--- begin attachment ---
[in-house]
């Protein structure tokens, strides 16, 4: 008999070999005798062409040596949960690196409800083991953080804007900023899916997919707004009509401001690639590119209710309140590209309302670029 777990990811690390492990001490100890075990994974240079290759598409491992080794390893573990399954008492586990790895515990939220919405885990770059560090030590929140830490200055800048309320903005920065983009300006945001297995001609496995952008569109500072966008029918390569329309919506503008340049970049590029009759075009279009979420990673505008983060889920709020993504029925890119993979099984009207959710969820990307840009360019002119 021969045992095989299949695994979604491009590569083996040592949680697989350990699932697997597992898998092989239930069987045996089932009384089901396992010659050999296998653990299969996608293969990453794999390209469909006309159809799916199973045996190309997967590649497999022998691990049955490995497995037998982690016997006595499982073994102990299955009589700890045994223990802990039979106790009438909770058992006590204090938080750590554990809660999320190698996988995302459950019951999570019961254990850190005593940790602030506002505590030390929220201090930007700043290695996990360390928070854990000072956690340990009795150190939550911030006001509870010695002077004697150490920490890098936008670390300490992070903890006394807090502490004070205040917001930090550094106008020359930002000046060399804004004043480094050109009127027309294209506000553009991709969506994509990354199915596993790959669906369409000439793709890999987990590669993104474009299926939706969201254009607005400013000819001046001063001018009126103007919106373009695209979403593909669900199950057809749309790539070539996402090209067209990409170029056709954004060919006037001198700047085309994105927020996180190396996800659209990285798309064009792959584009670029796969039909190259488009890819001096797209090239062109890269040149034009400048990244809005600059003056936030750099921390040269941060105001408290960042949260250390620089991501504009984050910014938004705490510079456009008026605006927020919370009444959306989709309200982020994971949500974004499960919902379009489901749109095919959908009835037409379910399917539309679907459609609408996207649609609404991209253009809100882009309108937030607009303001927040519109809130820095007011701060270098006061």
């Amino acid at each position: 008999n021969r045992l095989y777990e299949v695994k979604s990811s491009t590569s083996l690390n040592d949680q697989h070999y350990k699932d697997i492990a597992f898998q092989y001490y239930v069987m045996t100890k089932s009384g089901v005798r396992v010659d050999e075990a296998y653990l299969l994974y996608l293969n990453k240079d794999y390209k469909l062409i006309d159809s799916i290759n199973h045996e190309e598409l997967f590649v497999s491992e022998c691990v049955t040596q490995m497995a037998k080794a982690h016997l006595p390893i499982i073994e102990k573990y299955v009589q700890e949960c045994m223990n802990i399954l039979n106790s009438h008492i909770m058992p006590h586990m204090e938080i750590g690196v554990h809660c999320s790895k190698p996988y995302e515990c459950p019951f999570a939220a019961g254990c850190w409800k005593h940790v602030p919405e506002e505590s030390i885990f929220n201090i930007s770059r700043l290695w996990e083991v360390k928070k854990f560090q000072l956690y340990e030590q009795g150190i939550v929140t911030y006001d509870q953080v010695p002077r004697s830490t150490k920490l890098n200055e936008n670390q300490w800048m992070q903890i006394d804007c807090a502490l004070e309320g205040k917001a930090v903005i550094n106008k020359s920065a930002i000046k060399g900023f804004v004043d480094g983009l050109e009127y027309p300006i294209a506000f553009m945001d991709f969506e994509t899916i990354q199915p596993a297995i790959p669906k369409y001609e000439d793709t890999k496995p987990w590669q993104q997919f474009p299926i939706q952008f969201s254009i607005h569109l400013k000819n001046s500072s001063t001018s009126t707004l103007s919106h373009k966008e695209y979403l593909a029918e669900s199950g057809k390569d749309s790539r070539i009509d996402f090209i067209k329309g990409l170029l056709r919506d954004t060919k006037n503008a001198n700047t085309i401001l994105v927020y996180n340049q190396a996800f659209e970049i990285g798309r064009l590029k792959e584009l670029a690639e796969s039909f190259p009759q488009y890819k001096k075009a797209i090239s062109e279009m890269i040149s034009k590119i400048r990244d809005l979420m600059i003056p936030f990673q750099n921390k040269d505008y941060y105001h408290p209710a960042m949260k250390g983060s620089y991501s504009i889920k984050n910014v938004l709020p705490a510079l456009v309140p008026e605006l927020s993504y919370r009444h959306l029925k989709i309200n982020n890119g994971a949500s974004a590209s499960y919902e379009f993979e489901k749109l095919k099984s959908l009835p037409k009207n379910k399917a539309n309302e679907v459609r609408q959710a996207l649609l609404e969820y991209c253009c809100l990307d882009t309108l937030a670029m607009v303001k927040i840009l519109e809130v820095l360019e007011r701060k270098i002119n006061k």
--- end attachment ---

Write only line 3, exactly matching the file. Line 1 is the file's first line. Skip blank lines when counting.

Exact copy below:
């Amino acid at each position: 008999n021969r045992l095989y777990e299949v695994k979604s990811s491009t590569s083996l690390n040592d949680q697989h070999y350990k699932d697997i492990a597992f898998q092989y001490y239930v069987m045996t100890k089932s009384g089901v005798r396992v010659d050999e075990a296998y653990l299969l994974y996608l293969n990453k240079d794999y390209k469909l062409i006309d159809s799916i290759n199973h045996e190309e598409l997967f590649v497999s491992e022998c691990v049955t040596q490995m497995a037998k080794a982690h016997l006595p390893i499982i073994e102990k573990y299955v009589q700890e949960c045994m223990n802990i399954l039979n106790s009438h008492i909770m058992p006590h586990m204090e938080i750590g690196v554990h809660c999320s790895k190698p996988y995302e515990c459950p019951f999570a939220a019961g254990c850190w409800k005593h940790v602030p919405e506002e505590s030390i885990f929220n201090i930007s770059r700043l290695w996990e083991v360390k928070k854990f560090q000072l956690y340990e030590q009795g150190i939550v929140t911030y006001d509870q953080v010695p002077r004697s830490t150490k920490l890098n200055e936008n670390q300490w800048m992070q903890i006394d804007c807090a502490l004070e309320g205040k917001a930090v903005i550094n106008k020359s920065a930002i000046k060399g900023f804004v004043d480094g983009l050109e009127y027309p300006i294209a506000f553009m945001d991709f969506e994509t899916i990354q199915p596993a297995i790959p669906k369409y001609e000439d793709t890999k496995p987990w590669q993104q997919f474009p299926i939706q952008f969201s254009i607005h569109l400013k000819n001046s500072s001063t001018s009126t707004l103007s919106h373009k966008e695209y979403l593909a029918e669900s199950g057809k390569d749309s790539r070539i009509d996402f090209i067209k329309g990409l170029l056709r919506d954004t060919k006037n503008a001198n700047t085309i401001l994105v927020y996180n340049q190396a996800f659209e970049i990285g798309r064009l590029k792959e584009l670029a690639e796969s039909f190259p009759q488009y890819k001096k075009a797209i090239s062109e279009m890269i040149s034009k590119i400048r990244d809005l979420m600059i003056p936030f990673q750099n921390k040269d505008y941060y105001h408290p209710a960042m949260k250390g983060s620089y991501s504009i889920k984050n910014v938004l709020p705490a510079l456009v309140p008026e605006l927020s993504y919370r009444h959306l029925k989709i309200n982020n890119g994971a949500s974004a590209s499960y919902e379009f993979e489901k749109l095919k099984s959908l009835p037409k009207n379910k399917a539309n309302e679907v459609r609408q959710a996207l649609l609404e969820y991209c253009c809100l990307d882009t309108l937030a670029m607009v303001k927040i840009l519109e809130v820095l360019e007011r701060k270098i002119n006061k």